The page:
Sales of Smartphones are booming with research company, Gartner, are reporting a 50.5 per cent increase in sales during the past 12 months. One of the big losers was LG who saw sales fall 27 per cent while HTC saw sales climb 139 per cent.
Smartphone sales to end users accounted for 19 per cent of worldwide mobile device sales, an increase of 50.5 per cent from the second quarter of 2009.
Apple captured 8.7 million units while Samsung 65.3 million mobile devices. Research in Motion only managed 11.2 million units.
“Although the mobile communication devices market showed double-digit growth this quarter, average selling prices (ASPs) were lower than expected and margins fell,” said Carolina Milanesi, research VP at Gartner. “We attribute the decline in ASPs to a stronger dollar, a depreciating euro, and intense competition that drove price adjustments and changes to the product mix.” Manufacturers such as LG and Samsung pursued market share in a low-margin market but this approach proved risky, as shown by LG’s decline of 27.8 per cent in ASP in the second quarter of 2010.
While new product introductions from Apple, HTC and Motorola, along with the drop in ASPs, drove strong sales of smartphones, shortages of components, such as AMOLED displays impaired sales volumes of some of the more popular new smartphones, the research company said.
The second quarter also saw some movement in the top 10 mobile device manufacturer rankings. HTC made its debut in the top 10 worldwide ranking, holding the No. 8 position with 139.1 percent growth year on year. This reflects the popularity of its Android portfolio but also a more aggressive branding strategy compared to the same period in 2009.
Gartner reported that in the second quarter, Nokia’s mobile device sales to end users reached 111.5 million units and a share of 34.2 per cent. But good-quality, well-priced products were not enough to maintain Nokia’s leadership in the high-end sector, Gartner said, which caused Nokia to lose 2.6 percentage points year on year. Nokia’s senior executives need to do more to attract developers and other ecosystem members by revising its platform strategy and improving its communications, Gartner said.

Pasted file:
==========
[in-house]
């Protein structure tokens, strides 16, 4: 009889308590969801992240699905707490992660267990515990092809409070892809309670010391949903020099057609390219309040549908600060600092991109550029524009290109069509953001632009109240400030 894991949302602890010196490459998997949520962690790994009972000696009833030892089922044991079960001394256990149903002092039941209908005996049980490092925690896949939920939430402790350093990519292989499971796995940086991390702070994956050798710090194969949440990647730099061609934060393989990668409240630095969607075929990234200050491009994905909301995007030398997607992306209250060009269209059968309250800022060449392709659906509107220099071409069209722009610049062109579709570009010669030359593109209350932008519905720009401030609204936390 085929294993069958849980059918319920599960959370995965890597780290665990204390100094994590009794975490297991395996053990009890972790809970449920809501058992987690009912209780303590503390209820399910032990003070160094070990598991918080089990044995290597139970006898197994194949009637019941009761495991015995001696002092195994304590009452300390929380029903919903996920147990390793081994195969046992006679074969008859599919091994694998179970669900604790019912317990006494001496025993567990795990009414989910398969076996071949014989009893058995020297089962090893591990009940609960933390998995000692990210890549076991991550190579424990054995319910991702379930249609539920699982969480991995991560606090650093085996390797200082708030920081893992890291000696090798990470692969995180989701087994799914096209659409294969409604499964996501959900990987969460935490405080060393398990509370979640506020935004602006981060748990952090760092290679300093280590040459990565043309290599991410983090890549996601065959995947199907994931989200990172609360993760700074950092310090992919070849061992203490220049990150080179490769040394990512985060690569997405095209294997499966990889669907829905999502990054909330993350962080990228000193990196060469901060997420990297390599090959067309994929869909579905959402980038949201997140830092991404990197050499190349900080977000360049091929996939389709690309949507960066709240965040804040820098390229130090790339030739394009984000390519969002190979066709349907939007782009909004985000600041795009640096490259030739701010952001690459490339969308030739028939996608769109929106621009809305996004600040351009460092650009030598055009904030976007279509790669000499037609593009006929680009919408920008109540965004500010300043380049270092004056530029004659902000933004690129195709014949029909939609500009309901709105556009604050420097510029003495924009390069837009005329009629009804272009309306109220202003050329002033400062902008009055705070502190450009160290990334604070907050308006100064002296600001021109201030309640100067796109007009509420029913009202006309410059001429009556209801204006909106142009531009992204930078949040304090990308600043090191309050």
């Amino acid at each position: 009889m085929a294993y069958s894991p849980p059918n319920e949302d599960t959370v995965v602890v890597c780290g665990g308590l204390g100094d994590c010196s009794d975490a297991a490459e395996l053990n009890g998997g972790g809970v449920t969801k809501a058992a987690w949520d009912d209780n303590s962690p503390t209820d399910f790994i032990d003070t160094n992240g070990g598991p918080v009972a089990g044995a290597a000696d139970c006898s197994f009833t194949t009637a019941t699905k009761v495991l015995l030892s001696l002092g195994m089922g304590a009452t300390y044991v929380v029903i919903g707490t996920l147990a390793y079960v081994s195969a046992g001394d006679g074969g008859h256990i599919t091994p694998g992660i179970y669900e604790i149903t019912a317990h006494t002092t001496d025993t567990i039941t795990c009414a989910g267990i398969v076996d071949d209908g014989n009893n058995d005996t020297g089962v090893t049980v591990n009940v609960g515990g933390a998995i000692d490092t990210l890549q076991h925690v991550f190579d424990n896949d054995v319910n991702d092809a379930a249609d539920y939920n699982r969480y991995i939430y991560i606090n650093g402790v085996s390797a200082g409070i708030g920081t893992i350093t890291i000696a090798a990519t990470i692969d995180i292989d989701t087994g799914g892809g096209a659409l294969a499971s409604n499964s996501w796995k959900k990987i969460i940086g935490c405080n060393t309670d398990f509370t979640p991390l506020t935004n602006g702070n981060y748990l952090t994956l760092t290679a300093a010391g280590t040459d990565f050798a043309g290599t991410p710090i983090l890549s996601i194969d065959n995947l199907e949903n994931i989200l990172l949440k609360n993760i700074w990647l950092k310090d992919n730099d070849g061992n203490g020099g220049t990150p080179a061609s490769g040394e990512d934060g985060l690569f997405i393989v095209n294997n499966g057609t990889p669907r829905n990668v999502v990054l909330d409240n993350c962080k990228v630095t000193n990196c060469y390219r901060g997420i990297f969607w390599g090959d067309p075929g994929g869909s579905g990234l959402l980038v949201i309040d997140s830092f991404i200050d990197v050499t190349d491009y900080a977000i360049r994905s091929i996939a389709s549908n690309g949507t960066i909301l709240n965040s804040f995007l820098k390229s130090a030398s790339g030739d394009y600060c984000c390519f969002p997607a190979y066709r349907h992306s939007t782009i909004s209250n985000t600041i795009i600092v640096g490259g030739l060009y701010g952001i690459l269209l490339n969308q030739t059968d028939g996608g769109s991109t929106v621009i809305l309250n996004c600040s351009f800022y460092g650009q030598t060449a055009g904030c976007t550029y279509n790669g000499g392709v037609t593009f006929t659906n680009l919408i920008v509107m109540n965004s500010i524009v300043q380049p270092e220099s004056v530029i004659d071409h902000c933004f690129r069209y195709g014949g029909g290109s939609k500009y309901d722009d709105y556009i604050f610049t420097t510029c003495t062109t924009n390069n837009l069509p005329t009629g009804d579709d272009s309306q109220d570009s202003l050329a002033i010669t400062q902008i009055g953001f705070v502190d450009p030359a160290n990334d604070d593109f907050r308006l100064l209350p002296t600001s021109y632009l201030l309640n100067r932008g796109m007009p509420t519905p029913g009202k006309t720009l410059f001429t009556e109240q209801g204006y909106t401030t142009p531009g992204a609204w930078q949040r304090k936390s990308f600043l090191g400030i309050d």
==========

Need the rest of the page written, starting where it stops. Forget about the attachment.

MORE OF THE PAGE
Samsung sold 65.3 million devices in the second quarter of 2010 that translated into a 20.1 percent market share. Although Samsung’s sales were strong in developing markets, its shift in product mix caused an overall decline in ASP. Samsung maintained its position in the midtier by launching several new devices, including messaging handsets. This more aggressive strategy toward the mass market enabled it to reduce inventory in the second quarter.
Research In Motion (RIM)’s mobile device sales to end users reached 11.2 million units in the second quarter of 2010, confirming RIM’s position as the fourth largest brand with a share of 3.4 per cent this quarter. New devices running BlackBerry OS 6.0 — such as RIM’s first touchscreen QWERTY slider, the Torch — will be available from the third quarter of 2010. Gartner said Torch’s form factor will still appeal more to business users than to consumers and will stop many loyal BlackBerry users defecting to other platforms, but it won’t attract many new users to the brand.
Apple’s mobile device sales reached 8.7 million units or a 2.7 percent share of the overall mobile device market, but a 14.2 percent of the smartphone market. Apple maintained its No. 7 position in the worldwide mobile device market and held the No. 3 position in the worldwide smartphone market. Apple’s sales would have been higher if it had not had to face tight inventory management in preparation for the arrival of the iPhone 4 at the end of the second quarter of 2010. Apple also suffered from some supply constraint on the new device.
A wider global rollout of iPhone 4 will sustain Apple’s sales momentum throughout the second half, the research company said.
In the smartphone operating system market, Android expanded rapidly in the second quarter of 2010, overtaking Apple’s iPhone OS to become the third-most-popular OS in the world (see second table). In the U.S, it also overtook RIM’s OS to become the No. 1 smartphone OS in this region. “A non-exclusive strategy that produces products selling across many communication service providers (CSPs), and the backing of so many device manufacturers, which are bringing more attractive devices to market at several different price points, were among the factors that yielded its growth this quarter,” said Milanesi.
Smartphone sales to end users totaled 61.6 million units in the second quarter of 2010, a 50.5 percent increase from the same period in 2009. The top four smartphone OS vendors exhibited growth in the second quarter of 2010, and accounted for 91 percent of the worldwide smartphone OS market, up 6 percent year on year.
Gartner said CSPs will increasingly offer more affordable tiered data plans to users. Tiered data plans will make smartphones more accessible to different market segments and help make smartphones the dominant device category in mature markets. This means that total cost of ownership will be lower, and new users will face less of a barrier to entry.
Additional information may be found in the Gartner report “Competitive Landscape: Mobile Devices, Worldwide, 2Q10,” which is available on Gartner’s website at www.gartner.com.